4 Thoughts from talking Photo Compliance with MLS's

Let's start with something that may be taken for granted - The Multiple Listing Services (MLS's) in the United States do an incredible job maintaining clean and standardized listing data.

Over the past 6 months, we have spent a great effort understanding what compliance means to different MLS's, their compliance teams and even their members. Based on 100+ hours of conversations and feedback, below are 4 key takeaways we've had.

1. It's not easy 

Most people reading this have dealt with spam or grossly misrepresented listings within other types of marketplaces. It makes it harder to find what you're looking for, or even worse, results in a regrettable purchase. 

Rug Exp. vs. Reality

Now, imagine how frustrating that would be if it occurred during your most important purchase, a home.

Fortunately, the MLS's system of review and self-moderation has prevented this and created a better environment for all. A moderation team is in charge of creating and enforcing guidelines for what constitutes a valid listing.

Easy enough, right? Let's take a look at an example. CRMLS's rules and regulations state that images of people, animals, or other items not directly related to a listing are not allowed.

Now take a look at the three images below and identify whether they should be flagged. 

1. A beautiful neighborhood swimming pool

fun-hotel-palm-trees-261108 (1)

Sure, there is a person in the photo, but it's summer and expecting an agent to take a photo without people in the photo is unreasonable... right? Plus, you can't even see their face.

2. A lovely backyard view

backyard-378630_1280 (1)

Looks like Spot ran into the frame on this photo. Is this what they meant when they said animals aren't allowed?

3. A homey dining room

ceiling-chairs-contemporary-1884261 (1)

 

This dining room looks perfect for a small family. Do photos of people in images count? 

So, which are the true violations? 

Not so easy.

The truth is that many compliance teams can easily recognize a violation when they see it, but there is often still a judgement call required. Unfortunately, due to the sheer number of images, most MLS's compliance teams can't manually review every photo. There is not enough time and there are other more valuable things that those teams need to be focused on.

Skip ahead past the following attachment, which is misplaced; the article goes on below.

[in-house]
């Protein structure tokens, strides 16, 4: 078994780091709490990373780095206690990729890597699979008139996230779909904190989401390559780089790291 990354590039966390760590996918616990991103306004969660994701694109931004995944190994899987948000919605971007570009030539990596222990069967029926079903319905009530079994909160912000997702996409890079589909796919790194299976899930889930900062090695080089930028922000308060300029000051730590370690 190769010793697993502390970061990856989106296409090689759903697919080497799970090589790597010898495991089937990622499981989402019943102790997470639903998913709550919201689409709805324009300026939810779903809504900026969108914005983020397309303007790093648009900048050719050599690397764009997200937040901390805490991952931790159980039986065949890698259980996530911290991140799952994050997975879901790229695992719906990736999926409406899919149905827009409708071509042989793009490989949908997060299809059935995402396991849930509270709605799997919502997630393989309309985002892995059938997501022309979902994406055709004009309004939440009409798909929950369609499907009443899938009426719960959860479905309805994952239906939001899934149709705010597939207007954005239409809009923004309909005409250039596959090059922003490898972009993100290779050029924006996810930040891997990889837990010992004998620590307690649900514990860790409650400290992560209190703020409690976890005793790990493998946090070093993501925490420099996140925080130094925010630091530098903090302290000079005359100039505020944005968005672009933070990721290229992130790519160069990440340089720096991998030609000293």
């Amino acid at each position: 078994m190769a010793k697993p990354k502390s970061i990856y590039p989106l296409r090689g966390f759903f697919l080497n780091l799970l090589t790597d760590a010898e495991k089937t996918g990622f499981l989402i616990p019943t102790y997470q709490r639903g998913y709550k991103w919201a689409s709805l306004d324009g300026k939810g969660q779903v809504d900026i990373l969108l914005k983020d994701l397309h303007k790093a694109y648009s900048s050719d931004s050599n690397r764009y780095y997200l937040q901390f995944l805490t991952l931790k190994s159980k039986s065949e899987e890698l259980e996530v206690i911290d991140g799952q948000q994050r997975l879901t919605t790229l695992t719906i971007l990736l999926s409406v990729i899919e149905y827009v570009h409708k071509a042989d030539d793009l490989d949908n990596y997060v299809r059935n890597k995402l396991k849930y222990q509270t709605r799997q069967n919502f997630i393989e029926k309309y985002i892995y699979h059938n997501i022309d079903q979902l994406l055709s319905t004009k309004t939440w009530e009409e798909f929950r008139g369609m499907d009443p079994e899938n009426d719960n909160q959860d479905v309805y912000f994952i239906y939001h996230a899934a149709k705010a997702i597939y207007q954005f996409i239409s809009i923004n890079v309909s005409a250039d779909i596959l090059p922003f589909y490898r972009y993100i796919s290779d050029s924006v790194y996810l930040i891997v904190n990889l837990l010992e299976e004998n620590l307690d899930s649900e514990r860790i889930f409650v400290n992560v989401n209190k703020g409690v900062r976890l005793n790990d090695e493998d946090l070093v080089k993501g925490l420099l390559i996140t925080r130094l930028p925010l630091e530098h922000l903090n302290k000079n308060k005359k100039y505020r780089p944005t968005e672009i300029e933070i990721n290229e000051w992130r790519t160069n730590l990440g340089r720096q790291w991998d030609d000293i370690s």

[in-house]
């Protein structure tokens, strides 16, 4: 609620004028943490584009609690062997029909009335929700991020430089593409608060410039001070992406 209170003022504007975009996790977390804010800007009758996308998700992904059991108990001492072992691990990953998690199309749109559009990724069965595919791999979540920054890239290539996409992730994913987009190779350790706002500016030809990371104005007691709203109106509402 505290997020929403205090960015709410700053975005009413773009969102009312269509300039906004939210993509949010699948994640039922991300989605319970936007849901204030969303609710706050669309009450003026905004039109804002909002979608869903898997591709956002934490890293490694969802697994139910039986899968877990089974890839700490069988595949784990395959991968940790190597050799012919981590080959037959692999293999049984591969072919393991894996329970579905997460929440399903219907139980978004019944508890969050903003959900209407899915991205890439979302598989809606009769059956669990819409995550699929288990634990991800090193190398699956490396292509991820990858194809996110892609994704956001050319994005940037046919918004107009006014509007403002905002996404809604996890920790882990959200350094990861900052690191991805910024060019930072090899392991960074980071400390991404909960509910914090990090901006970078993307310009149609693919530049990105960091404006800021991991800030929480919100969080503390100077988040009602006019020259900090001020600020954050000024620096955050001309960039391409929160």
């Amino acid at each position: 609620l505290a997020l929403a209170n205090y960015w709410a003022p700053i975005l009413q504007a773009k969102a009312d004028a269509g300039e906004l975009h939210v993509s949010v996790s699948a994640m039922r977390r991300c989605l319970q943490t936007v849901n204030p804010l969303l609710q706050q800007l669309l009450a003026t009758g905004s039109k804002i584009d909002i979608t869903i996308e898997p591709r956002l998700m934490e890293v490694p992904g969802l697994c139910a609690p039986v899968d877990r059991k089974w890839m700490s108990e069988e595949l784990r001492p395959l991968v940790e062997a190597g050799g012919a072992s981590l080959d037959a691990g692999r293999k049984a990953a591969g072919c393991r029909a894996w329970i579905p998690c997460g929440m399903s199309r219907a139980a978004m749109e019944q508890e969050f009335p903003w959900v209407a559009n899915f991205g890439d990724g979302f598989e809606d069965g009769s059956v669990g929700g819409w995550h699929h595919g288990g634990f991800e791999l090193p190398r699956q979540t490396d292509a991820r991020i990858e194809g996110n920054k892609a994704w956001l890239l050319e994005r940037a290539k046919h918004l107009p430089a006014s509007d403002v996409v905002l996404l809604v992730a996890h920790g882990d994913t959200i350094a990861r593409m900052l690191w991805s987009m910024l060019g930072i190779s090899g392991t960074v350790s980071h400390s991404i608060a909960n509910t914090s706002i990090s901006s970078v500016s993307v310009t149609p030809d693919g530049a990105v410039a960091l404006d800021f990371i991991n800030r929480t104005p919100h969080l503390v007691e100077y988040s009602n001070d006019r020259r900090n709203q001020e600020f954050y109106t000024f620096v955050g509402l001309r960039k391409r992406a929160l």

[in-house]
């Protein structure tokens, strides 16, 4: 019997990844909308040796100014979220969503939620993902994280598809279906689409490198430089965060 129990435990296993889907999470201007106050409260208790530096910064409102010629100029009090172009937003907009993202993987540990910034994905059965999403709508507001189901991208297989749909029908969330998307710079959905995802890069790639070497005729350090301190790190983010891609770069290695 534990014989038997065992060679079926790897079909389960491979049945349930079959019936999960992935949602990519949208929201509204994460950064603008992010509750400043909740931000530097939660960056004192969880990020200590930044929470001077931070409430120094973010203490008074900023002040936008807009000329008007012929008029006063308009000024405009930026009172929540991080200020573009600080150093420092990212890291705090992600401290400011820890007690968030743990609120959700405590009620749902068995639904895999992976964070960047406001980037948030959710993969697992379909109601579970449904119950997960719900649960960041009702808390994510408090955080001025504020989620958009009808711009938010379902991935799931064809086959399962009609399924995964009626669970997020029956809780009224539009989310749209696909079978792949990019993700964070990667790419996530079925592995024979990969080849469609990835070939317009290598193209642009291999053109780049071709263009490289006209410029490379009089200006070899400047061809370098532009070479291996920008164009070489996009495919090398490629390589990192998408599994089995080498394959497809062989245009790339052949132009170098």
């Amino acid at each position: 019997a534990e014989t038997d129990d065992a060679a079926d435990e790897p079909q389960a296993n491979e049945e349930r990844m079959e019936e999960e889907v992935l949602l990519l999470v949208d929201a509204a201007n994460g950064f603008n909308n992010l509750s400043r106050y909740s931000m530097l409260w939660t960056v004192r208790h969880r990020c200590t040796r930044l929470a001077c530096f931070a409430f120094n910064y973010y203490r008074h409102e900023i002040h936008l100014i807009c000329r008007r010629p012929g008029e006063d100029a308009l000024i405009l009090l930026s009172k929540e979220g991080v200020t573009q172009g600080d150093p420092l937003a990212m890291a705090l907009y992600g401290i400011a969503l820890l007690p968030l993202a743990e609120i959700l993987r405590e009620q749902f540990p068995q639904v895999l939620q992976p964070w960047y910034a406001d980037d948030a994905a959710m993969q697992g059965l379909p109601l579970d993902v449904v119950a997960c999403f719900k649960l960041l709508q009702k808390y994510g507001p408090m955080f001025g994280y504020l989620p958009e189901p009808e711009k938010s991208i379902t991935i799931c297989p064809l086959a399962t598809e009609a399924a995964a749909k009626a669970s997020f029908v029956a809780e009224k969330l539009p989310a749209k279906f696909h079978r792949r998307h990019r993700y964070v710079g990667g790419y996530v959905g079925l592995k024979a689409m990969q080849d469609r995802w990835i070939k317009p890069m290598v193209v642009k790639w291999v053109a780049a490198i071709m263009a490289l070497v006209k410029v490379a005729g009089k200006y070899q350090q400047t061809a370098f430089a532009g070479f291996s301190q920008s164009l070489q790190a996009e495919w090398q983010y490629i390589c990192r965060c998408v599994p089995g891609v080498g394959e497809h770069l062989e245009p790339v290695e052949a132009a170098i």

As a result, many MLS's rely on their members to report any violations they see on other agent's listings. 

2. It's important

Now, you have to think about what the incentives are for an agent.

First and foremost, they are most interested in spending their time working with their clients. They make their living by closing deals. While they likely see the benefit in having clean and consistent listing photos, the vast majority don't identify themselves as the enforcer. For better or worse, most people don't feel comfortable being tattle tales. 

Even most MLS's don't want to be seen as the bad guy. They want to serve their goal of providing the highest quality of listings, but don't want to be nagging their agents all of the time. 

Many use fines as deterrents, but this is typically only a last resort. Some of the MLS's told us they give out fines on less than 2% of the violations they find. As the bulk of their revenue comes from member dues, they don't want to create a hostile environment. 

On the other hand, certain agents may realize that photo violations may not be strictly and promptly enforced. They  understand the benefit that a certain brand's for-sale sign can have on the attractiveness of a listing. For some, it may be tempting to upload non-obvious violations, knowing that they are unlikely to be reported. Plus, even if they're caught, they'll still be given up to 72 hours to update the photo.

This is obviously unfair for all the agents playing by the rules. The main goal should be to create a consistent and level playing field for all your members.

3. There's room for improvement

So given these challenges, are photo violations really that big of a problem for most MLS's?

Many MLS's are unsure how to answer this. Some are skeptical it is a big issue, while others admit that they don't really know.

Let's take a look at the numbers we have.

At the most recent RESO conference, they estimated that between 1/3 and 50% of all violations are related to images. This aligns well with the estimates we have received from the MLS's we're working with stating ~40% of their violations come from photos.  

According to our analysis, 4-6% of live listings still contain a photo violation. The most common violations are people/faces and the agent branding/signage.

pie_violations_restb-1

While most of the egregious violations are certainly being caught, it is clear that there are still a large amount of violations slipping through the cracks. In particular, many people and sign posts are making their way into listings.

4. AI can help

We certainly don't mean to downplay the great work MLS's have done to create the world's highest quality of listings, but we also think that technology has provided a path to improve even more. Using an A.I.-powered photo compliance tool to enhance your current compliance process will:

1. Ease the burden on your compliance team 

2. Result in more consistent enforcement of rules

3. Ensure that 100% of photos are promptly reviewed

4. Create a better environment for your members.

Unsure of whether these issues apply to your MLS? Reach out below about receiving a free analysis!

We brought in this technology because it will save time and reduce hassle, which is exactly what artificial intelligence should do
Chris Haran
MRED's CTO
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